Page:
Gest of Robyn Hode, A [Child 117] --- Part 01

DESCRIPTION: 456 stanzas about Robin Hood, his men, his travels, his robberies, his courtesy, his victims, his relations with the king, his piety, his betrayal and death, etc. Much of the ballad deals with Little John, the Sheriff, and their relations with Robin
AUTHOR: unknown
EARLIEST DATE: before 1534 (Wynkyn de Worde's edition of A Little Geste of Robyn Hoode was probably printed c. 1505)
LONG DESCRIPTION: A narrative in eight fits, set after Robin has become an outlaw.
In fit one, Robin sends out his men to seek a guest for dinner. They find a knight, who, however, has gone deeply in debt to ransom his son.
In the second fit, the knight (who has been lent the money to pay his debt by Robin) appeals to his lenders to have pity on him. They demand payment instead, and hope to have his lands. The knight pays his debts using Robin's money.
In the third fit, Little John takes part in an archery contest, wins, is invited to the Sheriff's house, has a fight with the Sheriff's cook, and induces the cook to join Robin's band.
In the fourth fit, Robin again seeks a dinner guest; they find a servant of the abbey to whom the knight owed money. They take his purse; it amounts to 800 pounds (twice what they lent the knight).
In the fifth fit, Robin and his men join an archery contest, but are discovered and must take shelter in the knight's castle.
In the sixth fit, the sheriff goes to London to appeal to the King; Robin and his men escape. The Sheriff captures the knight instead. Robin rescues him and kills the sheriff.
In the seventh fit, the King comes to deal with Robin Hood. He disguises himself and meets Robin's band. He pardons them and takes him into his service. This extends into the eighth fit.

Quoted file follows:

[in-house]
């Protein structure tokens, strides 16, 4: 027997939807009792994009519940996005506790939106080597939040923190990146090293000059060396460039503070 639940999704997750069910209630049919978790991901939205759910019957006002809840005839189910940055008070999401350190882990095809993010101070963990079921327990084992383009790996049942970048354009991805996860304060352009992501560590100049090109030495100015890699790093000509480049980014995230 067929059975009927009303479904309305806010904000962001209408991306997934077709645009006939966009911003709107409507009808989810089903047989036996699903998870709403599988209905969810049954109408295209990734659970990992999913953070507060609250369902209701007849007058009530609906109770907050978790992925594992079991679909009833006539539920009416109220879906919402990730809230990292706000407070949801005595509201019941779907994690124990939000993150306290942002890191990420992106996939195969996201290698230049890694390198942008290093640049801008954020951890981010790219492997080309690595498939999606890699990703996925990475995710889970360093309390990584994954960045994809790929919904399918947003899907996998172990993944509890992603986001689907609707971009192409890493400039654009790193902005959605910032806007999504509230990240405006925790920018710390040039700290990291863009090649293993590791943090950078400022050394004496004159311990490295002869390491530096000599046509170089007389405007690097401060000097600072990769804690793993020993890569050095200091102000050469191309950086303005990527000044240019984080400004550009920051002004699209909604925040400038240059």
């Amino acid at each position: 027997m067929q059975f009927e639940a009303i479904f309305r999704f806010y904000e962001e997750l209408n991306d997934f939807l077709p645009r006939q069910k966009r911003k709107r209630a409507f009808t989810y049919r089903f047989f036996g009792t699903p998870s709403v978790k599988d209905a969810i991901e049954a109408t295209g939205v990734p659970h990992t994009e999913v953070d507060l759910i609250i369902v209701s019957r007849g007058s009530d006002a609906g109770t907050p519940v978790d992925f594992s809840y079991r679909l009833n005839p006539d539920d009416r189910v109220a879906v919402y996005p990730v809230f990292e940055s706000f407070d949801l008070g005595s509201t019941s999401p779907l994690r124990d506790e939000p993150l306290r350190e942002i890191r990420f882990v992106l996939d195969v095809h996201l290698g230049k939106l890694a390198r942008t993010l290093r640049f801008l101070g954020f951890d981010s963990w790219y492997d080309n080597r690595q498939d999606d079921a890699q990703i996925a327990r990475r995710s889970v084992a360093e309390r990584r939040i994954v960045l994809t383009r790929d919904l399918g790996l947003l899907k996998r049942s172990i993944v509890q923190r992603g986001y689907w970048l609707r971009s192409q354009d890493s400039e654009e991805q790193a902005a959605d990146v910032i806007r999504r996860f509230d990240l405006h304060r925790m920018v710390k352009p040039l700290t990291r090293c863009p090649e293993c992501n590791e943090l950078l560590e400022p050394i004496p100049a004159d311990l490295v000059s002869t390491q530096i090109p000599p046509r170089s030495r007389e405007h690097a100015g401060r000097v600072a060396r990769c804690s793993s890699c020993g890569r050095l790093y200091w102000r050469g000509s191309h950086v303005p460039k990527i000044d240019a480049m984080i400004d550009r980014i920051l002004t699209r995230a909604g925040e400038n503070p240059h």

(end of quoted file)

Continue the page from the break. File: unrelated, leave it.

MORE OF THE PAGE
At the end of the eighth fit, Robin grows tired of servitude and returns to the greenwood. Eventually he is killed by the prioress of Kirklees.
KEYWORDS: Robinhood outlaw knight royalty MiddleEnglish
1272-1307 - Reign of Edward I
1307-1327 - Reign of Edward II
1327-1377 - Reign of Edward III
FOUND IN: Britain(England) Ireland
REFERENCES (29 citations):
Child 117, "A Gest of Robyn Hode" (1 text)
Bronson 117,"Robin Hood" (6 versions of tunes about Robin Hood, though none has a substantial text and only one shows any words at all; Bronson, with reason, questions their validity and does not attempt to link them to particular ballads); cf. Chappell/Wooldridge-OldEnglishPopularMusic I, pp. 273, "Robin Hood (2 tunes, partial text) {Bronson's #2a}
Ritson-RobinHood, pp. 1-59, "A Lytell Geste of Robyn Hode" (1 text, based on Child's "b" text with some influence from "f")
Quiller-Couch-OxfordBookOfBallads 115, "A Little Geste of Robin Hood and his Meiny" (1 text, probably from Child with modernizations)